Fort McHenry (Baltimore)

 

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I can only imagine the patriotism that was stirred in the hearts of those who saw our Star Spangled Banner as she flew after the British attacks at Fort McHenry in Baltimore Harbor in 1813. Standing within the fort my heart swelled imagining those brave souls who risked life and limb for their love of country. If you are fortunate to visit the city of Baltimore, you absolutely cannot miss this incredible historic landmark.

DSC_0103Walking from the visitor center to the fort itself we instantly sensed the intense fortifications of the exterior walls.  They were massive. The fort is shaped like a huge star to facilitate cannon fire from all sides.Heading inside we passed a secret passage to the magazine-which we learned is a very well fortified space to hold munitions ( and prevent them from detonating which could devastate the fort). Interestingly Joel noted that the chamber that holds bullets for a gun is also called a “magazine”.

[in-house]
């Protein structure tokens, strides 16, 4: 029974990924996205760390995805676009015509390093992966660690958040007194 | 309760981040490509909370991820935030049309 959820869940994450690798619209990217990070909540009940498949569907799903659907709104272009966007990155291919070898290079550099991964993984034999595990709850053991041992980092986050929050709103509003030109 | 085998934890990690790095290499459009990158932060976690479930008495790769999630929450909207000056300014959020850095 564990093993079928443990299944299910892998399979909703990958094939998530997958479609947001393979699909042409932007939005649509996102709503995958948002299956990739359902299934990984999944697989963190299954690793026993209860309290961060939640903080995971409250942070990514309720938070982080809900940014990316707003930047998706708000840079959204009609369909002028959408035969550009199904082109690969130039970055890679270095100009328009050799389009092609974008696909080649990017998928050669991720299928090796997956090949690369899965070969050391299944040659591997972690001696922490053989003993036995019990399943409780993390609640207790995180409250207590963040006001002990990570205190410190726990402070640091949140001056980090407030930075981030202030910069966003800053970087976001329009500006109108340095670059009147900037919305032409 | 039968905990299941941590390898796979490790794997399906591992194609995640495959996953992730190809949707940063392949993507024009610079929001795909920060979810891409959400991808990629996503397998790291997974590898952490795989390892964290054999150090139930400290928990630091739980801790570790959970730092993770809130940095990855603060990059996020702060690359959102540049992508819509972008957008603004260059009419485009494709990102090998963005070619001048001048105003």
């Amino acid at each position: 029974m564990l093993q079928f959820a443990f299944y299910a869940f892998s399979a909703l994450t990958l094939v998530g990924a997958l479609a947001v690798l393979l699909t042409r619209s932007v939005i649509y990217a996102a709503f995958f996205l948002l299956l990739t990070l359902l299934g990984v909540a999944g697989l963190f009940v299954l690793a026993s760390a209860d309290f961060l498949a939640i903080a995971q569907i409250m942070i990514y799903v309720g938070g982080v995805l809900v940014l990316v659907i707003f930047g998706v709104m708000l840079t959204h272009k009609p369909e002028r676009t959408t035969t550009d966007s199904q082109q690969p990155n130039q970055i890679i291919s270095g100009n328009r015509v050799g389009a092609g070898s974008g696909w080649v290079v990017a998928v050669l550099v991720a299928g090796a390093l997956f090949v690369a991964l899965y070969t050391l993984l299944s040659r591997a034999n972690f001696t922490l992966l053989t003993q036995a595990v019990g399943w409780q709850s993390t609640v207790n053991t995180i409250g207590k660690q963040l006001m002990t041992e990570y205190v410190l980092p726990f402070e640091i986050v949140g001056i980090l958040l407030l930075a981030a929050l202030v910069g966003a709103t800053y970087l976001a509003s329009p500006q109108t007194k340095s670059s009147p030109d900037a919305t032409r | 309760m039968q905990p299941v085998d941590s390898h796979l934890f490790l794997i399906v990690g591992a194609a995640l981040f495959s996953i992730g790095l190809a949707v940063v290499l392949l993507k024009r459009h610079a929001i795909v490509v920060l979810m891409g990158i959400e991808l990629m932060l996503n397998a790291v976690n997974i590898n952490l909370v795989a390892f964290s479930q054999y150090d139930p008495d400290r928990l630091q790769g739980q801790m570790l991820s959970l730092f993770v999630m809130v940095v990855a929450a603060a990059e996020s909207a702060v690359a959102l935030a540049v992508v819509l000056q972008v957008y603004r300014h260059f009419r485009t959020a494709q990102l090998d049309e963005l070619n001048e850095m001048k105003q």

Next we entered the interior space which to this day sports a large flag in homage to the original Star Spangled Banner which now resides in The Smithsonian in Washington DC. Inside you can enter into various spaces that illustrate life at Fort McHenry, each with a unique exhibit some with costumed guides to answer questions. In one we saw a typical barracks set up which would house 2-3 men per bed in both upper and lower bunks. In another, we saw an animated presentation of the British attack on land and sea and how the American’s staved it off on both fronts.

DSC_0094Roaming the interior we also saw guides dressed as military musicians one carrying a snare drum and another a fife.  We engaged them in conversation and found out how important the music was for motivating the troops and timing attacks. Their uniforms were historically accurate especially in the stifling heat on the day we visited.  We found out their uniforms were made of linen and they wore a leather strap around their necks for protection. Surprisingly, the most uncomfortable part of their uniform though was their hat.

We made our way back to the visitor center and took in the museum-like exhibit which was incredibly interesting. We learned about Francis Scott Key who was on a British ship in the harbor during the attacks negotiating the release of an American captive when he saw the huge flag at “Dawn’s early light” and was moved to write our national anthem, the Star Spangled Banner. Sure we have all learned this history in a book but seeing it all in person makes it come alive.  Most importantly, visiting Fort McHenry made us come to appreciate the sacrifices of those brave soldiers and what it meant then and now to serve and protect our country and the freedoms we hold dear. Definitely a DO NOT MISS!!

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